Concluding, he thought that it was good that the ball had bounced well for us for once, and that this gave us a golden opportunity to publicise our positions and thinking on the Labour Party, and to challenge those who have written off the party as any kind of working class formation. He thought that the CPGB should give full but critical support to Corbyn, whilst also looking to cohere a Marxist group in the Labour Party within that campaign. This meant “shifting the left to the left”, he said. He thought Labour Party Marxists was in a very good position to be central in that.
The discussion on this began with Maciej Zurowski asking what comrades thought were the motivations of those rightwing MPs who nominated Corbyn. He thought we should be clear that Corbyn winning is not essential for us, as even if he was elected he would have very little ability to do anything substantial. Peter Manson relied that, while a strong showing would be good, that there was a possibility of winning. He thought that, as with Diane Abbott, there had been an attempt to show that Labour was a ‘broad church’ which tolerates the left, while the right remains firmly in control. He agreed there had been a huge miscalculation - several union leaders are urging their members to sign up and support him. But he warned there would be huge pressure from the right.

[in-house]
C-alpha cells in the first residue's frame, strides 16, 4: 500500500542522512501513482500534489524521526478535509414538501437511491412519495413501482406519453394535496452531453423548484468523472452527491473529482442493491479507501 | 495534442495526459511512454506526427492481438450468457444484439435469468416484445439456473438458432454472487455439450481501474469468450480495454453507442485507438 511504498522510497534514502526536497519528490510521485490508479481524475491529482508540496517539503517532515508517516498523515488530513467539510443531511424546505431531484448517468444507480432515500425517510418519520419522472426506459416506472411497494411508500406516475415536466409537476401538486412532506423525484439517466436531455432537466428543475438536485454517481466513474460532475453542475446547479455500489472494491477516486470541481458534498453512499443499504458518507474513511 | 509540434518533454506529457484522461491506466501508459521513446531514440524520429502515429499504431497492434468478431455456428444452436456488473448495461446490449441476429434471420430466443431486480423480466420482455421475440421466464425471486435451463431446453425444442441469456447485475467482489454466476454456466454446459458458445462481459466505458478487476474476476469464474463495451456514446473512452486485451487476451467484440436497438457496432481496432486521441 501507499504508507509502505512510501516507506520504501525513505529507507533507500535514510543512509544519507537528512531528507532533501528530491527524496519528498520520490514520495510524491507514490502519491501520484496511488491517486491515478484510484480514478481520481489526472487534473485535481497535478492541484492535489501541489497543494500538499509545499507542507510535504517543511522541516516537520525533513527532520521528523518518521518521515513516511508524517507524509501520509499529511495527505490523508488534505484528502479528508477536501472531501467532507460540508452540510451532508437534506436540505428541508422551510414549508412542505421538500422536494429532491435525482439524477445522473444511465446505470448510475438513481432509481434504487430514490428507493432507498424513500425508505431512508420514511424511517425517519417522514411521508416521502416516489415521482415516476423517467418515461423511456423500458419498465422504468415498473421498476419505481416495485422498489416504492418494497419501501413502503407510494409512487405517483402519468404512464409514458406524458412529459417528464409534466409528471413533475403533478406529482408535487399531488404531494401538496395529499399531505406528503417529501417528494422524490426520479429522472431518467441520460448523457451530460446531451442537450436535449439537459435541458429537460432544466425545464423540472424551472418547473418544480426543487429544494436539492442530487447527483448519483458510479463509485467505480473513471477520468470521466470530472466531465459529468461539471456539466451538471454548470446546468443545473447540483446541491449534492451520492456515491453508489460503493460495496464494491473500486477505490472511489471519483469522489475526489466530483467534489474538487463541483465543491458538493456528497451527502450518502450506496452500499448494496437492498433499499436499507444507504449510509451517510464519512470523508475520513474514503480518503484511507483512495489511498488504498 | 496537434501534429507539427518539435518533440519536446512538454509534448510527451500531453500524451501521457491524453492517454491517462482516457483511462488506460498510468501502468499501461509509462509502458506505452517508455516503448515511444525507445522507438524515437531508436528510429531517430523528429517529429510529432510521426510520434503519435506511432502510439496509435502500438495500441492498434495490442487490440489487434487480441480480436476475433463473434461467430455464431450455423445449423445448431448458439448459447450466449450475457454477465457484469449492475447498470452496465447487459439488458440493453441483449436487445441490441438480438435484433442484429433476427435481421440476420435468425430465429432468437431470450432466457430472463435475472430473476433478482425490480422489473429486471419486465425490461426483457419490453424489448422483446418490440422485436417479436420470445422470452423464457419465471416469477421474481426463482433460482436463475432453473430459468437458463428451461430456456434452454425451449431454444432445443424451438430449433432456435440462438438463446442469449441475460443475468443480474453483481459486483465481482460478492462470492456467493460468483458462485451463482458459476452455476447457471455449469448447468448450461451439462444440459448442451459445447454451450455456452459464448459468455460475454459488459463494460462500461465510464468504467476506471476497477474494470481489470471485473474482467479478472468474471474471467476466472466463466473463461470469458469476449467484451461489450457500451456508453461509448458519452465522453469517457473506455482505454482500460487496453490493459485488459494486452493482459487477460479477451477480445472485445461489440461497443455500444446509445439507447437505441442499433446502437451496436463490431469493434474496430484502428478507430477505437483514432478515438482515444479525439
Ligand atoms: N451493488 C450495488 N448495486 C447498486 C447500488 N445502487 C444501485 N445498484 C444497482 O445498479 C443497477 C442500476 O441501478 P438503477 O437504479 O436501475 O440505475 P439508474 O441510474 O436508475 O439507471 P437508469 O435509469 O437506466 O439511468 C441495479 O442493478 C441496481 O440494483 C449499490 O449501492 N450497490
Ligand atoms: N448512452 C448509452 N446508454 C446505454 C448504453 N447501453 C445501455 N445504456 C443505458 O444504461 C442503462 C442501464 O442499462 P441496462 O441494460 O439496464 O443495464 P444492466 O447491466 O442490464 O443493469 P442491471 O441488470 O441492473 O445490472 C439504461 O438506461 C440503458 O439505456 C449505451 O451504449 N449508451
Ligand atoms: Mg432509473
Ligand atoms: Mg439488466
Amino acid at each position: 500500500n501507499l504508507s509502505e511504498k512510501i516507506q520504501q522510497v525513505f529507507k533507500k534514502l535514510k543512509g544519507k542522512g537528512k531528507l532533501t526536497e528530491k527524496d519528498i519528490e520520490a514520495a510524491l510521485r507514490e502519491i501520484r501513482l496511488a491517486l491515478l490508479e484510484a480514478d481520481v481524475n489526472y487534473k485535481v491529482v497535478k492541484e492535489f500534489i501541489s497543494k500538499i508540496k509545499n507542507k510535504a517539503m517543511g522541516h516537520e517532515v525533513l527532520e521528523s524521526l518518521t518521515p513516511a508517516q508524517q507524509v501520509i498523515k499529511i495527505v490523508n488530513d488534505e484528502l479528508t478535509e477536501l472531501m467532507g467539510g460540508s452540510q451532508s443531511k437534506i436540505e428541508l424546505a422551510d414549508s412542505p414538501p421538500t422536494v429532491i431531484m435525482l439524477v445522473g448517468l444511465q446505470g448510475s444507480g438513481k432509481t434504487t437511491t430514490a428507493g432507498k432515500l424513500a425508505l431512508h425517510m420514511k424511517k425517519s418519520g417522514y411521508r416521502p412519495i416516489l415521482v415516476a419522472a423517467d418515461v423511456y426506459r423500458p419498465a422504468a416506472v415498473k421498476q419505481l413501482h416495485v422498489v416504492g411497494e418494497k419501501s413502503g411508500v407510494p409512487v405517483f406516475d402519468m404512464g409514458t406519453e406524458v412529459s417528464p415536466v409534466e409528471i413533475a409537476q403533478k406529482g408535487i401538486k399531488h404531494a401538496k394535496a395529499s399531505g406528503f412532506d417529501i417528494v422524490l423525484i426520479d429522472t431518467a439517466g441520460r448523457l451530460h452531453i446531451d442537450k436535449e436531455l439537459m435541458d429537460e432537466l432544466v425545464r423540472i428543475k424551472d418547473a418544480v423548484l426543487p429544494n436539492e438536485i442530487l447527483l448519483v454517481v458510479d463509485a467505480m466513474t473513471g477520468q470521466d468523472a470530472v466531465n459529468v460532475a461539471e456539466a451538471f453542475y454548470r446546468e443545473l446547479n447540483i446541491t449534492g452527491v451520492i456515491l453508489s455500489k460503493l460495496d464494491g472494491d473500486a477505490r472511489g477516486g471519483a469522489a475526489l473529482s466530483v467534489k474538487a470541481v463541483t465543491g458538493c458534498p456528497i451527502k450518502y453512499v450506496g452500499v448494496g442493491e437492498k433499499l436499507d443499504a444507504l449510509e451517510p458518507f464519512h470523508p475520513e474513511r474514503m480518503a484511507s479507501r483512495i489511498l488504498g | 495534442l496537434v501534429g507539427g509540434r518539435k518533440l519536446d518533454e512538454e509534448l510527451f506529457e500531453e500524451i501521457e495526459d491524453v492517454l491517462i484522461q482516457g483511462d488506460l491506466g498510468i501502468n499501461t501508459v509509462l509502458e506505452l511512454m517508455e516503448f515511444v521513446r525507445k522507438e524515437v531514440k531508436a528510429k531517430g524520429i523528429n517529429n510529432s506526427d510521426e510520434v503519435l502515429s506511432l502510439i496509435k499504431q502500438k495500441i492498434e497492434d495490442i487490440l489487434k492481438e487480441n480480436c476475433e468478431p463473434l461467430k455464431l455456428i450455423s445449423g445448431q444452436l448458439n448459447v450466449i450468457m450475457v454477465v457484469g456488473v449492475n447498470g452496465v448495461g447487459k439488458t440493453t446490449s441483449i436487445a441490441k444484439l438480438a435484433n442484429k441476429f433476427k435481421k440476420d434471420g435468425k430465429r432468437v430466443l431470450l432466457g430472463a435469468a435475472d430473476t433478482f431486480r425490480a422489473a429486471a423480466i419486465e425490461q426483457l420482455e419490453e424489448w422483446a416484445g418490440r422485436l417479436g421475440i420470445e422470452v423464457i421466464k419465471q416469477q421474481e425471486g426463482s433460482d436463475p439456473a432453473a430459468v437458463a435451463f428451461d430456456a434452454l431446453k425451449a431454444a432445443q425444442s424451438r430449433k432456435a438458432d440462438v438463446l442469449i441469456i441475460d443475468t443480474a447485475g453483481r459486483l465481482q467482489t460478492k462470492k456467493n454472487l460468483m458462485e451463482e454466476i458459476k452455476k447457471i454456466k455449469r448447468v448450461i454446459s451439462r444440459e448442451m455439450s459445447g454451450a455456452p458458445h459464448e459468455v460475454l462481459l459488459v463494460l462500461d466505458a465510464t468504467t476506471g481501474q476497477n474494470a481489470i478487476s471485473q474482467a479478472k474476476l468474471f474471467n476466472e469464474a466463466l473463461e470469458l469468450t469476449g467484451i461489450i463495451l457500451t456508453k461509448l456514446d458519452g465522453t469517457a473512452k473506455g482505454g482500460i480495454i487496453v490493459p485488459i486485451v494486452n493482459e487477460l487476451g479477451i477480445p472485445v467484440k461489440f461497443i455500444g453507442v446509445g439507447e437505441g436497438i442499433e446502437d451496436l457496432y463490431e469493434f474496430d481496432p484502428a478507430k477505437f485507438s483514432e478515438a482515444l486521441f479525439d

Paul Demarty added that a crushing defeat for Corbyn would not be good, but we would get by one way or another. A lot of people though are seeing it as a “last chance”, whilst the rest of the party is still unable to comprehend doing politics any differently. He cited Tristram Hunt in The Guardian, who spelled out new ways to manipulate and effectively lie to voters from very different positions in order to once again triangulate towards some sort of win for Labour.
Comrade Chris Gray felt that the only reason that the Blairites in the Labour Party would nominate Corbyn is to kill him off as a viable opponent. Thinking that he would be heavily defeated, this would be a way to finally kill off the left. Another non-CPGB comrade, Moshé Machover, felt, on the other hand, that nominating Corbyn might have been a good idea for the centrists in Labour who support a candidate like Andy Burnham, because it might take the heat out of the rightwing attacks on him as being ‘too leftwing’ or ‘too close to the unions’. Comrade Machover went on to say that he disagrees with the CPGB’s general line on Labour, although he supports its conclusions on the leadership election. He felt that Labour could no longer realistically be described as a bourgeois workers’ party in the traditional Leninist sense - it is a bourgeois party that used to be a workers’ party. However, the aim of a group like the Trade Unionist and Socialist Coalition to conjure up a Labour Party mark two was ruled out by the electoral system in the UK that made it almost impossible for new parties to make headway.